THE owner of a retired thoroughbred racehorse called Humphrey has been fined £635 for “mistreating” the animal.
Joseph Ward, 38, admitted failing to take reasonable steps to ensure the needs of the horse were met when it took part in Currie Riding of the Marches on May 4, 2013.
He admitted allowing Humphrey, a chestnut stallion, to be ridden in the gruelling 12-mile ride while the animal was underweight.
A vet later diagnosed the horse as suffering from “mild lameness” in three of his legs. The 20-year-old animal also appeared dehydrated and exhausted, had a higher than normal heart rate and had a saddle sore above its withers.
Ward, a former jockey turned chef from Kirknewton, West Lothian, denied causing his horse unnecessary suffering, failing to provide him with a proper diet and vet treatment and permitting him to be ridden.
When the case called for trial at Livingston Sheriff Court yesterday the Crown accepted his not guilty pleas to all of the more serious charges.
Katrine Craig said SSPCA inspectors followed the horse back to the stables after receiving a complaint about its condition during the Currie Riding.
She said the terrain which horses were ridden over during the event was “challenging and demanding” in places.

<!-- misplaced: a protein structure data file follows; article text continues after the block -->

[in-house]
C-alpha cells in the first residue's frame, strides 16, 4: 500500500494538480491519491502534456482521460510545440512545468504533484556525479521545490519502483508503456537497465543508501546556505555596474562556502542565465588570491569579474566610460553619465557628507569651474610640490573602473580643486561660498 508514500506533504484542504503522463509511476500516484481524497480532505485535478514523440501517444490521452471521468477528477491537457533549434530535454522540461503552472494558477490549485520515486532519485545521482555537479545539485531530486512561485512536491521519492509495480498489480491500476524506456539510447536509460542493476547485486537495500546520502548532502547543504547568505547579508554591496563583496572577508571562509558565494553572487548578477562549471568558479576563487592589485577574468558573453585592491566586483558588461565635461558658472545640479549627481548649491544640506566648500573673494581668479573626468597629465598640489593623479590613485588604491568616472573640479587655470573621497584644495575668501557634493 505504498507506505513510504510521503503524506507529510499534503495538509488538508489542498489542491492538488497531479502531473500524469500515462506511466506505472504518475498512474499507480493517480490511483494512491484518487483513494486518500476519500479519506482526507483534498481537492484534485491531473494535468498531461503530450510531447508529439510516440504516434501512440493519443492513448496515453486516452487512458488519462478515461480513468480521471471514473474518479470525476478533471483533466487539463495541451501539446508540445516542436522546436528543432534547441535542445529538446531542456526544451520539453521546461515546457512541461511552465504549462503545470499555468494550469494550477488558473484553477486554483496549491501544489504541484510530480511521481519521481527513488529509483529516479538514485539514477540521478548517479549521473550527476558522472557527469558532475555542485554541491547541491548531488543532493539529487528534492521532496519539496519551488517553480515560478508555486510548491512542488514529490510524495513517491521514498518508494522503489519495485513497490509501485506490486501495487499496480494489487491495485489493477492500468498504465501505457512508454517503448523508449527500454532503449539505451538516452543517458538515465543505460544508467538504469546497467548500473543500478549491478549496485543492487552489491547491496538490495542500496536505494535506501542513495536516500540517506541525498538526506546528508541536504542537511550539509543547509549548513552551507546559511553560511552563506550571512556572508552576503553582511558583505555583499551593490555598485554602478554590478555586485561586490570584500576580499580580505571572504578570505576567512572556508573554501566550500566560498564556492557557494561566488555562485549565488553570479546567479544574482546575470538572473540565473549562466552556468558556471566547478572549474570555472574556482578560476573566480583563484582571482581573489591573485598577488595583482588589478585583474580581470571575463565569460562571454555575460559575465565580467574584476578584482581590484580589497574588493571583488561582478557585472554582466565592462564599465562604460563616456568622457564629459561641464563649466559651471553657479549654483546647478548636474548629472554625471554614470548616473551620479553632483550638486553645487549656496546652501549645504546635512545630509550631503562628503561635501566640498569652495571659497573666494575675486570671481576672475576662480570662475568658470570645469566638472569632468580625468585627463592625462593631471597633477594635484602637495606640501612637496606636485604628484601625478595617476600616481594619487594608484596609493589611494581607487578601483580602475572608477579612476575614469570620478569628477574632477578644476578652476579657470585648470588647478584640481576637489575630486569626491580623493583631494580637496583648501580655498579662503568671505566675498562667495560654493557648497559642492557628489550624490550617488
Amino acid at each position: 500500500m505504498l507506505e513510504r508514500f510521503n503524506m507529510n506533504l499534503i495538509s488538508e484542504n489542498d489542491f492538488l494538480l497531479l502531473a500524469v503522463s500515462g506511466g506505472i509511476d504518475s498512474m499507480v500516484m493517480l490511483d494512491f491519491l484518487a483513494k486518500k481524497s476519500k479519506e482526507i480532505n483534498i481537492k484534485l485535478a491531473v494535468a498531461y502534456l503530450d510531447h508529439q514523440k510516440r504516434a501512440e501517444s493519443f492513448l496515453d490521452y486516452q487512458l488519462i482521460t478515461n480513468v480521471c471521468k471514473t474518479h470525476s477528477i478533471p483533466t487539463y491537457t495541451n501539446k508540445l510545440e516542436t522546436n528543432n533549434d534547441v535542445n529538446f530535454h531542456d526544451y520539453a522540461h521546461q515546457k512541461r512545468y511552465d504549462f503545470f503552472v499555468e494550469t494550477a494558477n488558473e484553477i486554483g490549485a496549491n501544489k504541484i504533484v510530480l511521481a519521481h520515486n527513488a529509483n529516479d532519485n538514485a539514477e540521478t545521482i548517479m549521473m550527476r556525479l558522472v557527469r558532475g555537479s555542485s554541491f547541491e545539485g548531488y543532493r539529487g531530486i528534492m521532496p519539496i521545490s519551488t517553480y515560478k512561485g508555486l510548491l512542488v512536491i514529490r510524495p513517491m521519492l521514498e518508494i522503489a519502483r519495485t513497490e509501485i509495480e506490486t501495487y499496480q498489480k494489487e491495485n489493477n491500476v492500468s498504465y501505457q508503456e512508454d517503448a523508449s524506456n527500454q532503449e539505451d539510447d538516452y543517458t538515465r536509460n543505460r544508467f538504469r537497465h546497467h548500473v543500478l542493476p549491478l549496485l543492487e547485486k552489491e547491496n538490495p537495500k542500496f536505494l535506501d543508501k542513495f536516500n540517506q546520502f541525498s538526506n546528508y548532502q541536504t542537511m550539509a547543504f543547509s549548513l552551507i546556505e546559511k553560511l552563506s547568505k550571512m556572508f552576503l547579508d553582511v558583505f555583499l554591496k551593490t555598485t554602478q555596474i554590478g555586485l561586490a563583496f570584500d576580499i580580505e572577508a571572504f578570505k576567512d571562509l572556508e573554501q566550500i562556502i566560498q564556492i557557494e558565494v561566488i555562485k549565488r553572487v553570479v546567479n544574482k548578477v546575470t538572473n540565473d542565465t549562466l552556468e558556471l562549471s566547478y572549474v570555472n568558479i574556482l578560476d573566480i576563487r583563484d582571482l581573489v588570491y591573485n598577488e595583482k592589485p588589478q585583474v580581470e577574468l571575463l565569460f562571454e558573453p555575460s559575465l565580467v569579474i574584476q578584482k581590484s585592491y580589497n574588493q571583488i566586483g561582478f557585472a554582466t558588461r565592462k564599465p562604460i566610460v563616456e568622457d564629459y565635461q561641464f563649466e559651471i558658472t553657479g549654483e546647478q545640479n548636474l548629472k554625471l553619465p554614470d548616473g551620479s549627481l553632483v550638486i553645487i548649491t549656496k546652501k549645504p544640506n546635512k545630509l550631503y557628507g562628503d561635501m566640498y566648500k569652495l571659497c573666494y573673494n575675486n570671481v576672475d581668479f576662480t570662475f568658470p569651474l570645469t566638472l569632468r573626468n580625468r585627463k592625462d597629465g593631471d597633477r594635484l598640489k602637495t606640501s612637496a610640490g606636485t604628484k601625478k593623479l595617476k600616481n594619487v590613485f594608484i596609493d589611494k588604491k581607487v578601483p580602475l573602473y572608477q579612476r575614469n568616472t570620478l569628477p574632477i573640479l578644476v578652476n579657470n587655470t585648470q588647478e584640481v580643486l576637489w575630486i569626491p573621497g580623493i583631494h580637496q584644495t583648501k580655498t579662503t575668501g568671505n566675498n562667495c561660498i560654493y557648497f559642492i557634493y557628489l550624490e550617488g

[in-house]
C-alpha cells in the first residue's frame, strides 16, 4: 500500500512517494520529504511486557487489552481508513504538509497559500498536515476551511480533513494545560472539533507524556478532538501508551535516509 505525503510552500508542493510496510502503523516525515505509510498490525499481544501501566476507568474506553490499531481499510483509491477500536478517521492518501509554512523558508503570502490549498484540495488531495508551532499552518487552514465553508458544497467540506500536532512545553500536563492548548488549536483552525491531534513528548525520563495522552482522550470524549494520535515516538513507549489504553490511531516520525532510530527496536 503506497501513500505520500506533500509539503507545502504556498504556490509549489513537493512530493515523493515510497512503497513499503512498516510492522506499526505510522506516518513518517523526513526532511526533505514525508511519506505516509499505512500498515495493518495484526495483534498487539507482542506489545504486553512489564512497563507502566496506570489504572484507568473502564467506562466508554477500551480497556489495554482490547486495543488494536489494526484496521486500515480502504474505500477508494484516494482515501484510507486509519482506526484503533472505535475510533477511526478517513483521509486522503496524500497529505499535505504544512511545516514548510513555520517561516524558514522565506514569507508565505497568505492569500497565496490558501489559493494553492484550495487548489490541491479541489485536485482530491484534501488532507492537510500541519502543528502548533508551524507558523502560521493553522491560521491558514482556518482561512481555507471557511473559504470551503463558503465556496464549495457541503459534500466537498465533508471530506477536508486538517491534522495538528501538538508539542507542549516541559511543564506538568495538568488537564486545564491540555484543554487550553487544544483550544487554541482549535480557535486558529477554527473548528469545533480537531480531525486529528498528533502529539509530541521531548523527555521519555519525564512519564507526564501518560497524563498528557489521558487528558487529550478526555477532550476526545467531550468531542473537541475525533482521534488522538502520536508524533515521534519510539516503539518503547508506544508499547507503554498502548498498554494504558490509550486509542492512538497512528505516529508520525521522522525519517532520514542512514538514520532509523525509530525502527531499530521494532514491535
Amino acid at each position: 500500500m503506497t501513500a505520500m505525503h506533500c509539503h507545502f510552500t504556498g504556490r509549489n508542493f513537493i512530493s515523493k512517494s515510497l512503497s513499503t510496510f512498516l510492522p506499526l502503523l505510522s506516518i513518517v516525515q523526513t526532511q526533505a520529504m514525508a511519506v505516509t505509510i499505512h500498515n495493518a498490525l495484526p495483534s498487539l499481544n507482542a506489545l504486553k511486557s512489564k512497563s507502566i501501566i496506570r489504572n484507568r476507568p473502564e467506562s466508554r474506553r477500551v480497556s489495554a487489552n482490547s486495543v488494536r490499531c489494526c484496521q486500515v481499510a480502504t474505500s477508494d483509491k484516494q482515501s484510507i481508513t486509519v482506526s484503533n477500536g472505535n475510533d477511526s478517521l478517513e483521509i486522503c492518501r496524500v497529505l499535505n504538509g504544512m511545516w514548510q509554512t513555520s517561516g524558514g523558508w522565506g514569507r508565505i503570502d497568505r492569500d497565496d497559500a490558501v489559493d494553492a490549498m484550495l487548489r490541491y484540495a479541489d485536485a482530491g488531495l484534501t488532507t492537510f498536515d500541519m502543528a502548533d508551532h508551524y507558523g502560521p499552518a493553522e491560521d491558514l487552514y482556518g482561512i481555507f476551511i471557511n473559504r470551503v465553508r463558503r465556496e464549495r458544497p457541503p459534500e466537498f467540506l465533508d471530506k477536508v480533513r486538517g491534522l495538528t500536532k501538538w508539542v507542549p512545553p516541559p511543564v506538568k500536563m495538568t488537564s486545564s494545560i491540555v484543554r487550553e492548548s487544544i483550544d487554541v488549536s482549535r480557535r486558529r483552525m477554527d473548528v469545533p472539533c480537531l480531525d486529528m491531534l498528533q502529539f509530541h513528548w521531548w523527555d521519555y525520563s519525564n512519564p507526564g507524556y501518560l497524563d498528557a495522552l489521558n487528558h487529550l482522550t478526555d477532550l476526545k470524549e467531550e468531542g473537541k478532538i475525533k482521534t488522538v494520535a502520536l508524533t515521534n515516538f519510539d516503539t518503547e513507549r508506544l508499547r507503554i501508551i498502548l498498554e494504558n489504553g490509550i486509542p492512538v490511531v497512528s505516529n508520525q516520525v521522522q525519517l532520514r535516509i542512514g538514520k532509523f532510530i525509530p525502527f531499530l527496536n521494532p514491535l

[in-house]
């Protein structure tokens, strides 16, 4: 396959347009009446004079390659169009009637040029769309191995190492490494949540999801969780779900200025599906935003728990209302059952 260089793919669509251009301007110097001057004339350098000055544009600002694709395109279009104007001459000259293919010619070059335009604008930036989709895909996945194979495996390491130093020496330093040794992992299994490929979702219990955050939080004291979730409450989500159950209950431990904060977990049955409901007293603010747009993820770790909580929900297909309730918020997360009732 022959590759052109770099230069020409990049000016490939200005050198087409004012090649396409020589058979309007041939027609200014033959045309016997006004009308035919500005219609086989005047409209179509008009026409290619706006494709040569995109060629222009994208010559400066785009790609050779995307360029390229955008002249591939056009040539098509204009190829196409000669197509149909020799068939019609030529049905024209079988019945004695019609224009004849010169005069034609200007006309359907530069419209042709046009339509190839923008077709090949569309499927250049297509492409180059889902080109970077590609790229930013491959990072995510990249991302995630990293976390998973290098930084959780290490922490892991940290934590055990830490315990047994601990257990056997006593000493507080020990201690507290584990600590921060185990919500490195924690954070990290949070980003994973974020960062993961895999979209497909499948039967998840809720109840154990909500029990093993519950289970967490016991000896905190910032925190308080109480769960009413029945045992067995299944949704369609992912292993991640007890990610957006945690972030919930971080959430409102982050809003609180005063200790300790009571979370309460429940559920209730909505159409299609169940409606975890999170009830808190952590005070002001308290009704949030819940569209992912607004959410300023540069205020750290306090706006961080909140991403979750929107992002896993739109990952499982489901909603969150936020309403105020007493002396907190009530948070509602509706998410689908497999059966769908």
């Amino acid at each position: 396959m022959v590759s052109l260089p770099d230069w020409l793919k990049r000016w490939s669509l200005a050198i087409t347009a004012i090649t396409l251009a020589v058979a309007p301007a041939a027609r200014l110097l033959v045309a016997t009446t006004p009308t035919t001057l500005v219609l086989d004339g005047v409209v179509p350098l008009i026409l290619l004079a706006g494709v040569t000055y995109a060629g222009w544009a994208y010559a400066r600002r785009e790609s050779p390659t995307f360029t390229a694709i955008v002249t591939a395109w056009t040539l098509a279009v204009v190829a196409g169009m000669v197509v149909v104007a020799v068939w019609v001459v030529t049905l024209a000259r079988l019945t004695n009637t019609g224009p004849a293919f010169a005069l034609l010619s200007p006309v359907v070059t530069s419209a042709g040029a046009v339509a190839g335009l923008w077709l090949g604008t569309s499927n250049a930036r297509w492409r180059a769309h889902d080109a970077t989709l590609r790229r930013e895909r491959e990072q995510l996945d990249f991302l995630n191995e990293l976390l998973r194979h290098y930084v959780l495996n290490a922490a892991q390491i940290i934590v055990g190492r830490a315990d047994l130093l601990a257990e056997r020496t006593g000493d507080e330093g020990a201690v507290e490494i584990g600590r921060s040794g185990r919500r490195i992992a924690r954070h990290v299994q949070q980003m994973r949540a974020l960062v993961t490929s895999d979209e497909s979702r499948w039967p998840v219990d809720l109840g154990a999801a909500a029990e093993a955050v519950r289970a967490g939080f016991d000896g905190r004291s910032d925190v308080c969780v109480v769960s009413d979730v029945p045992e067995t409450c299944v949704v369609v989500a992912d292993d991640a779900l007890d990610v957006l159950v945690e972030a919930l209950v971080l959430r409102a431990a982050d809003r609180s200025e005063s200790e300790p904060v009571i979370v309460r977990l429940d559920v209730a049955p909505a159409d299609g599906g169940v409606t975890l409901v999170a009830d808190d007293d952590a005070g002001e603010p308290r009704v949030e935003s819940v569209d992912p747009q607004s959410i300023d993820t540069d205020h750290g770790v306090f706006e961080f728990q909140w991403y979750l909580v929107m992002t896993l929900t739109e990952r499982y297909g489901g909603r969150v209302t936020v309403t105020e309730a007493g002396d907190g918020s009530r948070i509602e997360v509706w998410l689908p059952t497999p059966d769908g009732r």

A vet from the Royal Dick Vet who examined Humphrey concluded that the horse was in poor body condition with a s core of 1.5 out of 5 and should not have taken part on the ride.
The Scottish Society for the Protection of Animals later seized the horse following the vet’s diagnosis.
David McKie, defending, said a number of lay witnesses had been prepared to testify that there had been no problems with Humphrey before or during the ride.
He stressed the horse was thin, not emaciated, adding: “As a retired thoroughbred racehorse he’s accustomed to being lean.
“Mr Ward has been riding horses since he was six and this is his own horse. He’s a very caring, compassionate horse owner and Humphrey was always well-fed, well looked after and much loved.
“He’s prepared to accept that this was an error of judgment which he very much holds his hands up to.”
He said Ward had been deprived of his horse for the past two years as a result of the SSPCA intervention.
Passing sentence, Sheriff Douglas Kinloch said cases involving the mistreatment of animals caused considerable public concern.
However, he told Ward: “I’ve come to the conclusion that your decision to allow the horse to take part in the riding of the marches was an isolated misjudgment on your part rather than something which involves serious mistreatment of this horse or any other horse in your care.”
He made no deprivation or disqualification order, which means Ward will be reunited with his horse in due course.
He allowed payment of the fine by monthly instalments of GBP50.